It isn't always easy, and that independence is at times fraught with hardship and uncertainty, but that independence is what makes it possible for everyone – from a relative unknown at the beginning of their career to a bonafide superstar – to work with Image, instead of for Image, and share the same opportunities.
Or at least the opportunities they want to share.
There is no one way to do things at Image – no masterplan. What looks like an opportunity to one creator may seem like trouble to another, and vice versa.
When the company first started, the founders themselves had a single rule, which was that no partner could tell another how to run their business.
To a large degree, that extends to the company's philosophy toward the creators we work for and with. For some, that's liberating, but for others it's frustrating.
The bottom line, though, is that the idealism that launched the company with such fanfare all those years ago is the same fuel that propels Image along now.
We use the word "creator" a lot – we publish creator-owned comics, so it's hard to avoid – but something that isn't said often enough about Image and its founders is that they love comics. They didn't become the biggest names at Marvel by accident or spend years at their drawing boards prior to that because they had a passing interest in drawing.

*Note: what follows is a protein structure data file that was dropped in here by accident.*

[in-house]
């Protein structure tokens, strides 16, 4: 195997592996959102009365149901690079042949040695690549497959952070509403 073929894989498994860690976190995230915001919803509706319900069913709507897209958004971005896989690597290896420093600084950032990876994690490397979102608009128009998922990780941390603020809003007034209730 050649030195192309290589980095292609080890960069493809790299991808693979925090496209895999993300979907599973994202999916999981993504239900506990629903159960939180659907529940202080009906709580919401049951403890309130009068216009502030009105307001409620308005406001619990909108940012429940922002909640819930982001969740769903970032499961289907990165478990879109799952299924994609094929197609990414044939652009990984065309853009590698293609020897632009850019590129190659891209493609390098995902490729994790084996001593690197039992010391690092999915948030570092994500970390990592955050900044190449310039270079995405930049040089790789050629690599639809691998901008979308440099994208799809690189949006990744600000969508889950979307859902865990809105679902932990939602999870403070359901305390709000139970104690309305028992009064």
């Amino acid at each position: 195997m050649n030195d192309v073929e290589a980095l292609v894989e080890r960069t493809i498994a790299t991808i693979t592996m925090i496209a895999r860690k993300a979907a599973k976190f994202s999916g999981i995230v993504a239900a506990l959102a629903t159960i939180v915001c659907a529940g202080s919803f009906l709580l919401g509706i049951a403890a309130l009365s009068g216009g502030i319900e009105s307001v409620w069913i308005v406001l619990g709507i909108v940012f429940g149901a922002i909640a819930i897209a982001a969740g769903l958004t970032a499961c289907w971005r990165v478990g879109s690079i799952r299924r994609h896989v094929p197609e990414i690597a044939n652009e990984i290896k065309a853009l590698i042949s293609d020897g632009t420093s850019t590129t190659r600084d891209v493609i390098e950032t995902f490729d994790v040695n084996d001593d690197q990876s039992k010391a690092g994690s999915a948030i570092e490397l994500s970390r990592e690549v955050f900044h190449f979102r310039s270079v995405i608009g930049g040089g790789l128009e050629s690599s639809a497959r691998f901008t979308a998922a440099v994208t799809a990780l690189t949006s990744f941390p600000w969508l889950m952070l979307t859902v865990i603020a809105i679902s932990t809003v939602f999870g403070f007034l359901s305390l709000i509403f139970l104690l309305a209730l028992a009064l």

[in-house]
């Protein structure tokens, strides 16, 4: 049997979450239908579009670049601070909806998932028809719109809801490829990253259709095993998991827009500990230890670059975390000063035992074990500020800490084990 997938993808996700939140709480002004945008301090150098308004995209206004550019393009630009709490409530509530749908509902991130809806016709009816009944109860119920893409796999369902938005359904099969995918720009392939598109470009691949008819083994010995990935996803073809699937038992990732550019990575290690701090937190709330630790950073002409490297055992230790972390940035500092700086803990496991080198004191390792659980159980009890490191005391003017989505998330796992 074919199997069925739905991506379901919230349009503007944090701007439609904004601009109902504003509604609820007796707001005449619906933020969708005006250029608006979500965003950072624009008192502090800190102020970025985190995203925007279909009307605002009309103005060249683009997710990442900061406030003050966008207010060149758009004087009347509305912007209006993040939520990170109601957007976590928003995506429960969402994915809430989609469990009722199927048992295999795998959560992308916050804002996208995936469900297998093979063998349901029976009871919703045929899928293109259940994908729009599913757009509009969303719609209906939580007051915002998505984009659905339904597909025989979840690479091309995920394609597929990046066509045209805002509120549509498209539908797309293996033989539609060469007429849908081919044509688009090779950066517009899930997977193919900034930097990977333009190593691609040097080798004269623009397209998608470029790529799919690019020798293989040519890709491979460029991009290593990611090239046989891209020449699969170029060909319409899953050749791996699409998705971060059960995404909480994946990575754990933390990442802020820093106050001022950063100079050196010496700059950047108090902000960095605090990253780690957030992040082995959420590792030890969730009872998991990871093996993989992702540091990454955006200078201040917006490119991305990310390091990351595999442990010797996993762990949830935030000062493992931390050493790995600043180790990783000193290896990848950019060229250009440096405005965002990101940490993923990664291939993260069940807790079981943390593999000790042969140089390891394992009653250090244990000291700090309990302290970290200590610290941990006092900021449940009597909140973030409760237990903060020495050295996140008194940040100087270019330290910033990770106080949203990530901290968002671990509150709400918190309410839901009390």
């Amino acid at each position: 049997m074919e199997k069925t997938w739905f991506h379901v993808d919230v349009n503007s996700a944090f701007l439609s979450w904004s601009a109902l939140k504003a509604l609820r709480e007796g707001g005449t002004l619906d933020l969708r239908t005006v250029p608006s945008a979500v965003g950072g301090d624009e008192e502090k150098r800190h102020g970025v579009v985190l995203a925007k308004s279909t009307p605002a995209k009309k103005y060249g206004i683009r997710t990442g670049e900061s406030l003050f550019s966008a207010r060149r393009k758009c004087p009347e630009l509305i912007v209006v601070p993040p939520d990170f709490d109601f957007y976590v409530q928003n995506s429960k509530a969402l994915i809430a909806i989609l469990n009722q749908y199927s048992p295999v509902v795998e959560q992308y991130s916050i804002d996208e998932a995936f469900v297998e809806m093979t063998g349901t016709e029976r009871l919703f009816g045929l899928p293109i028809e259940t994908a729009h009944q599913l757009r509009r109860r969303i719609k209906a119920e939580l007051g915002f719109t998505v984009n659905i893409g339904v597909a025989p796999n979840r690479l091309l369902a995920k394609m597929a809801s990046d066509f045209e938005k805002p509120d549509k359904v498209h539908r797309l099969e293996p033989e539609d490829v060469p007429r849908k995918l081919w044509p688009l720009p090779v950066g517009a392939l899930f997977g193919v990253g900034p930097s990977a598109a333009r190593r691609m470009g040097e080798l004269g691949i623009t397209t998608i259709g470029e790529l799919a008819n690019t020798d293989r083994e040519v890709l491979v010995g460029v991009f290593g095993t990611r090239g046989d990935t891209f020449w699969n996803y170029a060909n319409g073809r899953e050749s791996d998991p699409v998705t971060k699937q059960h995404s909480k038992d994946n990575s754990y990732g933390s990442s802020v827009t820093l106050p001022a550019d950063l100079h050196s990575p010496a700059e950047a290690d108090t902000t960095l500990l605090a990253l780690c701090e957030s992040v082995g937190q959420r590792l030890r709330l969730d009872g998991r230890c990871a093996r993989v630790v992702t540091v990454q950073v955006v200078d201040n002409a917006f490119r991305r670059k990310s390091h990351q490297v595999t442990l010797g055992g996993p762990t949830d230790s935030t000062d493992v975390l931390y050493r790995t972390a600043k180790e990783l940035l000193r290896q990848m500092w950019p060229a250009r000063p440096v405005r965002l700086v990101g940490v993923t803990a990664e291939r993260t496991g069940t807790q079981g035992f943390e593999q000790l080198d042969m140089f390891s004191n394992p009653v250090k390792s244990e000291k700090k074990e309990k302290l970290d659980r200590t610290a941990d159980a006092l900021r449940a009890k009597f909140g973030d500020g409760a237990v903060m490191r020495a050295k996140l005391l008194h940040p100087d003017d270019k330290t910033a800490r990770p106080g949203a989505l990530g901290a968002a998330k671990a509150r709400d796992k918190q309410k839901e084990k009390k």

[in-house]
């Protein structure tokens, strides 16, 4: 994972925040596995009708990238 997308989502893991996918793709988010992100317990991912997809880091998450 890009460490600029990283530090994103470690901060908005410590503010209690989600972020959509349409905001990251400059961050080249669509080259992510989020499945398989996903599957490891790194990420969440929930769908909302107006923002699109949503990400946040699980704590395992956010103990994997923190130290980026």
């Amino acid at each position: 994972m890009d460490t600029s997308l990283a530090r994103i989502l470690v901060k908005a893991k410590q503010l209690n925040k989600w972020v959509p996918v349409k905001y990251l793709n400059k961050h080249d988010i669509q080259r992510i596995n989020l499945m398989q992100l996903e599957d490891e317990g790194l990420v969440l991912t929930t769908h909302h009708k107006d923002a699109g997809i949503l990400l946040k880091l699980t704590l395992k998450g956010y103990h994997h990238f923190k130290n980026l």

Without exception, they loved comics, and it was through their mutual affection for this medium and their shared frustration with the business that had developed around it that they came together to start a company that, frustrating though it may be in its own way, was better than the rest.
Not a company that exists as a line item on a spreadsheet amidst some larger corporate entity's other investments, not as part of a plan to harvest ideas for other media as an end to itself, but as a fully realized vision of what can happen when people who genuinely love what they do come together as a group.
So getting back to DC, and where the comics industry has suddenly wound up as a result of their decision to dissolve their distribution agreement with Diamond, this isn't the first time one of our industry's "Big Two" has shown us who they are, and as history has proven repeatedly, it's probably not the last.
That's scary and it's stressful for all of us, but at the same time, moments like these are why Image exists.
We believe in comics, we believe in this industry, and we believe in you.
And despite how bleak things may look now as we shelter in place and worry what surprises tomorrow might bring, we believe there are better days ahead.
Image Comics, Inc.
I don't how whether I want "hasty, sociopathic decisions" or "completely oblivious to anything other than their own ambitions" as new mission statements for DC Comics, but someone should totally put "I have to do everything myself and I don't get a page rate and what if nobody buys my book and I never make any money doing this and will I ever be able to get a job anywhere else again if this doesn't work out?" on an official Image Comics T-shirt.